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Polymerisations of hydroxyacids performed by Candida rugosa lipase

By Adam Hinchliffe Parker

Abstract

This thesis is describes the polymerisation of hydroxyacids catalysed by the Candida rugosa lipase (CRL). Chapter 1 involves a background introduction to enzymes in general and specifically lipases. Several commercial applications of lipases are discussed, followed by the use of lipases in the synthesis of polymeric materials. Chapter 2 covers the experimental work carried out on our system to determine the optimal conditions for the enzymatic reaction to take place. For CRL these are using hexane at 55 C. Several ω-hydroxyacids are investigated for the relative rates of reaction, using (^1)H NMR and GPC analytical techniques. The use of molecular sieves is evaluated, as is reprecipitation from hexane, to establish the optimal method for obtaining high molecular weight polymers. Chapter 3 includes a comparison of the six co-hydroxyacids which were used, and expresses the observation that CRL has a preference for the hydroxyacids with 8 and 9 carbons. There is an investigation into the sequence of the assembly of the polymer using deuterium labelled monomers, and several functionalised monomers are also polymerised. A comparison is made between the enzymatic and a chemically (Ti(0Bu)(_4)) catalysed process. Chapter 4 introduces molecular modelling studies, and docks 9-hydroxy- nonanoic acid into the cavity beyond the enzyme active site. Various potential affinity labels are designed to covalently modify the active site cavity, and are thus synthesised to determine if the polymerisation process can be inhibited. Finally in this Chapter an investigation into the stereospecificity of CRL is undertaken, using 10-hydroxy- undecanoic acid, and a binding mechanism between the enzyme and the substrate is proposed. Chapter 5 outlines the synthetic pathways to all of the materials which are synthesised in this thesis, and Chapter 6 describes the experimental routes to each of these materials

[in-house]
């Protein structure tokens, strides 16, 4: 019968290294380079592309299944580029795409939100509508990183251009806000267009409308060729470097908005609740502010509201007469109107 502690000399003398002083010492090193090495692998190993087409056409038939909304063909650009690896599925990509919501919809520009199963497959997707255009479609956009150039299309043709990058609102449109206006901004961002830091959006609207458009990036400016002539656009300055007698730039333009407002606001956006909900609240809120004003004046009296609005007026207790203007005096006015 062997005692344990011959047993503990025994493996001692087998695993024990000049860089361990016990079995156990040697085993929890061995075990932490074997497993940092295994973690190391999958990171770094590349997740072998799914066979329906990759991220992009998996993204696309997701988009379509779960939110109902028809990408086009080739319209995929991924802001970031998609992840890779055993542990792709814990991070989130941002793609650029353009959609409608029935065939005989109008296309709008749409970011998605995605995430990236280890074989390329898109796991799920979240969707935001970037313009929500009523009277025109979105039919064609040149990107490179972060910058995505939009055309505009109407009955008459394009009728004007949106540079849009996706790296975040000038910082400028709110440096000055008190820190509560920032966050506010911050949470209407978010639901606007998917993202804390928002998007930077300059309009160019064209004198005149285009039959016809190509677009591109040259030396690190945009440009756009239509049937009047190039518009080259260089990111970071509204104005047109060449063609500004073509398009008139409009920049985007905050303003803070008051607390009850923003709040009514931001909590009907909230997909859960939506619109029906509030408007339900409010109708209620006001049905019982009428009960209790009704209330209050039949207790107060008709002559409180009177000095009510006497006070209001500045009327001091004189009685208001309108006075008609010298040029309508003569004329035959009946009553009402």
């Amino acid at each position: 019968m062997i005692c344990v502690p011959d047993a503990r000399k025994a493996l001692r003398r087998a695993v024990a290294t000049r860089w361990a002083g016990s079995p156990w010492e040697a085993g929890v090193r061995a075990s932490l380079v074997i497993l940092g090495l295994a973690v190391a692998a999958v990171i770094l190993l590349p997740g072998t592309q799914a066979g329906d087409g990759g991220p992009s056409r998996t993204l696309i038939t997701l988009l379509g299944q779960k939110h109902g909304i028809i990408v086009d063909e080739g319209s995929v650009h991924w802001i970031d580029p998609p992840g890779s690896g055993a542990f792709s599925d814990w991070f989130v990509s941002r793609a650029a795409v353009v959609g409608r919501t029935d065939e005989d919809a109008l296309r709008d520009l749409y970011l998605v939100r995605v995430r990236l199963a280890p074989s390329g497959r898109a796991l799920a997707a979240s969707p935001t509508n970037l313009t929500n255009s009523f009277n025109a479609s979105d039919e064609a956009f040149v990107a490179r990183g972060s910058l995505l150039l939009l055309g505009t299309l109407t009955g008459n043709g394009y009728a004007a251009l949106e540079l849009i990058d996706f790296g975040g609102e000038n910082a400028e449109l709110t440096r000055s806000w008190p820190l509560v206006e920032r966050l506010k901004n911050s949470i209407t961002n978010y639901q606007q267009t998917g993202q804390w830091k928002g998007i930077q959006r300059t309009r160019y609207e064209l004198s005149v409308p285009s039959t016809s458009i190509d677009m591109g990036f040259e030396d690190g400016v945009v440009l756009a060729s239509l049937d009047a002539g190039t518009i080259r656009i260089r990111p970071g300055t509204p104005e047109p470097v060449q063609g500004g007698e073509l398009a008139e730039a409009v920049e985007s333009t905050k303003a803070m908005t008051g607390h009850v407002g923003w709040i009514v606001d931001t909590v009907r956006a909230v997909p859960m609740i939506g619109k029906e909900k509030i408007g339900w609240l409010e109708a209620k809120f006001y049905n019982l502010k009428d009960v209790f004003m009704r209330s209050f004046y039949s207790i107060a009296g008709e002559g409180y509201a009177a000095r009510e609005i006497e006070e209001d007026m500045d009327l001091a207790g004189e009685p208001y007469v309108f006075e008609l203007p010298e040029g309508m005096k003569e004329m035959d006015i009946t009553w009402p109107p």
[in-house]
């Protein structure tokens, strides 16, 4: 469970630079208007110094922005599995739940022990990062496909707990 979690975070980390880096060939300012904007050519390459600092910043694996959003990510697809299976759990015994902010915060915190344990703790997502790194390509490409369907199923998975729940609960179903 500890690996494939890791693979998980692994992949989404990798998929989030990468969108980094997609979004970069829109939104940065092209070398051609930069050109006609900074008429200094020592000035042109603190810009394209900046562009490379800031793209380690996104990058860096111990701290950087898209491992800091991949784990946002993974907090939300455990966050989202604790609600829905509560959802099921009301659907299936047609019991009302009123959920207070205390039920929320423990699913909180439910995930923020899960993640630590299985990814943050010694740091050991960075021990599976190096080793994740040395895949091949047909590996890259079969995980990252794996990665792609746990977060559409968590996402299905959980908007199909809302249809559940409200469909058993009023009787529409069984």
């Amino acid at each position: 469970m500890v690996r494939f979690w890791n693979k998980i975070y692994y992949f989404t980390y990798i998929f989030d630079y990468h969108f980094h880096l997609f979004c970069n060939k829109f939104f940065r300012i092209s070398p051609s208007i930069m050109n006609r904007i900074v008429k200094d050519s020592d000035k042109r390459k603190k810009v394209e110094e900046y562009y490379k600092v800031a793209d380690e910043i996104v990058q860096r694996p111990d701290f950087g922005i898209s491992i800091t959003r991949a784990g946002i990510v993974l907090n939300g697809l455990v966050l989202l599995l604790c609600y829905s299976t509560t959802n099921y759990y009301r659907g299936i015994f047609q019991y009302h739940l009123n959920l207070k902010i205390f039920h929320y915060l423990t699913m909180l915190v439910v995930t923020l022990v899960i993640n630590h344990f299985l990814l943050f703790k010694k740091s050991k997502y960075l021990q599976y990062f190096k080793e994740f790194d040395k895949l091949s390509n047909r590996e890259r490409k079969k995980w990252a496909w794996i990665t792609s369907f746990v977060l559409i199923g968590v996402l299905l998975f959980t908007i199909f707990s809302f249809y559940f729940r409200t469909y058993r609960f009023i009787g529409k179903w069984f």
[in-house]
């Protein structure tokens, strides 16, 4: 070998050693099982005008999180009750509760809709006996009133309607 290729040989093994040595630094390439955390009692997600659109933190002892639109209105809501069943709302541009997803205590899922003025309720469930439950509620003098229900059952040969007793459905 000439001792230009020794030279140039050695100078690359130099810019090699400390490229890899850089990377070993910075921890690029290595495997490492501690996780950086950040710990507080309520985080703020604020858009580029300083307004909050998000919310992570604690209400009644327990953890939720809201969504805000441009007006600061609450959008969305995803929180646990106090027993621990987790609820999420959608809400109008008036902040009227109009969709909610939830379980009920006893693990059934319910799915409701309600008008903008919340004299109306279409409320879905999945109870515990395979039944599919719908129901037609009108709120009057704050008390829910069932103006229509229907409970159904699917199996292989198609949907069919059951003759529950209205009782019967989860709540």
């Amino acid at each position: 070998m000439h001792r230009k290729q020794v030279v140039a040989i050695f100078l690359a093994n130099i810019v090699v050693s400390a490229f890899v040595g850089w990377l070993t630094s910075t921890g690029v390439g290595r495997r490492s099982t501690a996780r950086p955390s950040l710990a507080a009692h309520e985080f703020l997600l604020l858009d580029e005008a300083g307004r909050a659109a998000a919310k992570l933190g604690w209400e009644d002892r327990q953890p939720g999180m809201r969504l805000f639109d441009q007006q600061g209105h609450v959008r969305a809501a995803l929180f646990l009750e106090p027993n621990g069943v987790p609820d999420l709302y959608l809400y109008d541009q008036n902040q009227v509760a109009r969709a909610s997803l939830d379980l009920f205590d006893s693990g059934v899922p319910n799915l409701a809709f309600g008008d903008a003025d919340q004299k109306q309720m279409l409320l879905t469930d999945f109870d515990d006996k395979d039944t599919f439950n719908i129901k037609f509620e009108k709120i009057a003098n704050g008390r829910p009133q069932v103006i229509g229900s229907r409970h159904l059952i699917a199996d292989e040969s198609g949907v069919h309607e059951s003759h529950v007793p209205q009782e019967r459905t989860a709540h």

Year: 1998
OAI identifier: oai:etheses.dur.ac.uk:4830
Provided by: Durham e-Theses

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